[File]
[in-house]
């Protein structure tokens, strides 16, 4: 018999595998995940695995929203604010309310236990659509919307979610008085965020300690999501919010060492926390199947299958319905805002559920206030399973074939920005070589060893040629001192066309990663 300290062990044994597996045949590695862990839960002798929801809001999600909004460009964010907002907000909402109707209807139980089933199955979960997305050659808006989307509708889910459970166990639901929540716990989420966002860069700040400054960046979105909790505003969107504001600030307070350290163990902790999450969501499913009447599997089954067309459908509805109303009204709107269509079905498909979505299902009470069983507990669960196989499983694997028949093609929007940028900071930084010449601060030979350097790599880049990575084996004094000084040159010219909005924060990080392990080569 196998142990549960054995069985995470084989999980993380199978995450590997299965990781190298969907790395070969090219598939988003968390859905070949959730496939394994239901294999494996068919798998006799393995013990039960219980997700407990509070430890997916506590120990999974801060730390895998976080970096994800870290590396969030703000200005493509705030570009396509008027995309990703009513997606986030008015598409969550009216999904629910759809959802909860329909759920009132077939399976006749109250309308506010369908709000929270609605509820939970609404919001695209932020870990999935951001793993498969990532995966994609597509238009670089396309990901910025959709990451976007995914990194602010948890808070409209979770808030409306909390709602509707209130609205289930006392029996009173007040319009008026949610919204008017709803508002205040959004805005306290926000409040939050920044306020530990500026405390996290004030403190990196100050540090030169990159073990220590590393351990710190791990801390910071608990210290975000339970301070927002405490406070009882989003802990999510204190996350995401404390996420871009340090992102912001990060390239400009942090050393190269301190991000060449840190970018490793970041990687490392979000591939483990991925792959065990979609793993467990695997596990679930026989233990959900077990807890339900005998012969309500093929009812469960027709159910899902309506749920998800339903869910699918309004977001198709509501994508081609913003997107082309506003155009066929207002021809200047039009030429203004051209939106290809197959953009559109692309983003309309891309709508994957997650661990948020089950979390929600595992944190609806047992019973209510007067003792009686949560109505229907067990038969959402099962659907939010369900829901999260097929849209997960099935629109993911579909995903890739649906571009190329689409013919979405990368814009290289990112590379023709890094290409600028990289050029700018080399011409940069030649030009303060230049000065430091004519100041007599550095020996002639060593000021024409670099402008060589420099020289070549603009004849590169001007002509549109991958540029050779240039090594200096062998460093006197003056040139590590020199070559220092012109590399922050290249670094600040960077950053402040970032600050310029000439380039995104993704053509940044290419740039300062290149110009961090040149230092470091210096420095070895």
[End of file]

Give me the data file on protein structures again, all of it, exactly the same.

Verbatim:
[in-house]
């Protein structure tokens, strides 16, 4: 018999595998995940695995929203604010309310236990659509919307979610008085965020300690999501919010060492926390199947299958319905805002559920206030399973074939920005070589060893040629001192066309990663 300290062990044994597996045949590695862990839960002798929801809001999600909004460009964010907002907000909402109707209807139980089933199955979960997305050659808006989307509708889910459970166990639901929540716990989420966002860069700040400054960046979105909790505003969107504001600030307070350290163990902790999450969501499913009447599997089954067309459908509805109303009204709107269509079905498909979505299902009470069983507990669960196989499983694997028949093609929007940028900071930084010449601060030979350097790599880049990575084996004094000084040159010219909005924060990080392990080569 196998142990549960054995069985995470084989999980993380199978995450590997299965990781190298969907790395070969090219598939988003968390859905070949959730496939394994239901294999494996068919798998006799393995013990039960219980997700407990509070430890997916506590120990999974801060730390895998976080970096994800870290590396969030703000200005493509705030570009396509008027995309990703009513997606986030008015598409969550009216999904629910759809959802909860329909759920009132077939399976006749109250309308506010369908709000929270609605509820939970609404919001695209932020870990999935951001793993498969990532995966994609597509238009670089396309990901910025959709990451976007995914990194602010948890808070409209979770808030409306909390709602509707209130609205289930006392029996009173007040319009008026949610919204008017709803508002205040959004805005306290926000409040939050920044306020530990500026405390996290004030403190990196100050540090030169990159073990220590590393351990710190791990801390910071608990210290975000339970301070927002405490406070009882989003802990999510204190996350995401404390996420871009340090992102912001990060390239400009942090050393190269301190991000060449840190970018490793970041990687490392979000591939483990991925792959065990979609793993467990695997596990679930026989233990959900077990807890339900005998012969309500093929009812469960027709159910899902309506749920998800339903869910699918309004977001198709509501994508081609913003997107082309506003155009066929207002021809200047039009030429203004051209939106290809197959953009559109692309983003309309891309709508994957997650661990948020089950979390929600595992944190609806047992019973209510007067003792009686949560109505229907067990038969959402099962659907939010369900829901999260097929849209997960099935629109993911579909995903890739649906571009190329689409013919979405990368814009290289990112590379023709890094290409600028990289050029700018080399011409940069030649030009303060230049000065430091004519100041007599550095020996002639060593000021024409670099402008060589420099020289070549603009004849590169001007002509549109991958540029050779240039090594200096062998460093006197003056040139590590020199070559220092012109590399922050290249670094600040960077950053402040970032600050310029000439380039995104993704053509940044290419740039300062290149110009961090040149230092470091210096420095070895």